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Built-In Classes: Environment

     

Introduction

The .NET Framework provides a static class named Environment. This class quickly and easily gives some information about the application that is currently running and some objects you can use in your application. The Environment class is defined in the System namespace. This means that you don't have to do anything to access it, since it is automatically available whenever you create a C# application.

 

Getting the Machine Name

It used to be difficult to know the name of the computer on which your application is running. To let you easily get this information, the Environment class provides a property named MachineName.

Getting the Version of an Operating System

To assist you with knowing the version of the operating system on which the application is running, the Environment class provides the OSVersion property. Here is an example of accessing it:

using System;

public class Exercise
{
    static void Main()
    {
        Console.WriteLine("Command Line: {0}", Environment.OSVersion);

        Environment.Exit(0);
    }
}

This would produce:

Command Line: Microsoft Windows NT 6.1.7600.0
Press any key to continue . . .

This corresponds to Microsoft Windows 7.

Getting a User Name

At any time, if you want to know the user name of the person who is currently using your application, you can get the value of the UserName property of the Environment class.

Getting the System Directory

The Microsoft Windows operation system is usually installed on the C: drive with most of its drivers in a folder named System32 that is located either under Windows or WinNT. This full path of the driver's main folder is referred to as the system directory.

To assist you with finding out the path to the system directory, the strong>Environment class is equipped with a property named SystemDirectory. Here is an example of accessing it:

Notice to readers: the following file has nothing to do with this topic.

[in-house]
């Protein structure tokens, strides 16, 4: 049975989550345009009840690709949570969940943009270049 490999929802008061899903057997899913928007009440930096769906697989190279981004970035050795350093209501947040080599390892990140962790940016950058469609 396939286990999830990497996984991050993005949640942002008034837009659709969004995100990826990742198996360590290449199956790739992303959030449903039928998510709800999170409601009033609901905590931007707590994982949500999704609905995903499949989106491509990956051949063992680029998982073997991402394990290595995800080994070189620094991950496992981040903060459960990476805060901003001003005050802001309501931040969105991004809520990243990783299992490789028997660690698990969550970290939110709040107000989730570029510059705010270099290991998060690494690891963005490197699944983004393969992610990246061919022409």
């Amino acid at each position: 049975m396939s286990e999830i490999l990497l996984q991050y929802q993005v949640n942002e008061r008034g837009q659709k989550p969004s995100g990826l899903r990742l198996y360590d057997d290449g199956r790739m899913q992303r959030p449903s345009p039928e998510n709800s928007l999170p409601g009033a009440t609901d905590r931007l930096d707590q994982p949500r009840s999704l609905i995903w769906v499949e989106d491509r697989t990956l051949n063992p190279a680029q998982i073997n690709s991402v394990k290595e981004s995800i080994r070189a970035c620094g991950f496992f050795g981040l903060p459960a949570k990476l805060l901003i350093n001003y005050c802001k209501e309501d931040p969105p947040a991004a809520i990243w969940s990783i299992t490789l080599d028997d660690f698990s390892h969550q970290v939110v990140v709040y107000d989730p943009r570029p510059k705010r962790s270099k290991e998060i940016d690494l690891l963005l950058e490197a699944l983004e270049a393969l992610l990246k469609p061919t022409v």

using System;

public class Exercise
{
    static void Main()
    {
        Console.WriteLine("Command Line: {0}", Environment.SystemDirectory);

        Environment.Exit(0);
    }
}

This would produce:

Command Line: C:\Windows\system32
PPress any key to continue . . .

This was run on Microsoft Windows 7 with default installation.

Creating a New Line

You can use the \n escape sequence to send the caret to the next line. To support this operation, the Environment class is equipped with a property named NewLine. This performs the same operation as its escape sequence counterpart.

Getting the Directory of a Project

In previous versions of Microsoft Visual Studio, one of the most annoying things (whether for a book writer or a learner) was that you always had to save a project, even if you only needed to test something. This is not the case in Microsoft Visual Studio 2010. Actually, a project must still have a location. This time, Microsoft Visual Studio uses a temporary folder to hold the project. If you don't save it and close the project, that temporary directory would be deleted.

Whether you save the project or not, the Environment class allows you to know where the current project is located. To assist you with this, it is equipped with a property named CurrentDirectory. Here is an example of accessing it:

using System;

public class Exercise
{
    static int Main()
    {
        Console.Write("Current Directory: ");
        Console.WriteLine(Environment.CurrentDirectory);

        return 0;
    }
}

The Exit Code of a Project

You can mark the Main() function as void, which indicates that it doesn't return any value. Also, the Main() function represents the entry and the exit point of an application. As a matter of fact, when Main() ends, you can specify a certain number by which it exits. This information can be used by other applications, however they want to use it. To assist you with this, the Environment class provides a property named ExitCode.

To let you specify the exit number of your application, the Environment class is equipped with a method named Exit. Its syntax is:

public static void Exit(int exitCode);

The default value to pass to this method is 0. Here is an example of calling it:

using System;

public class Exercise
{
    static void Main()
    {
        Environment.Exit(0);
    }
}
 
 

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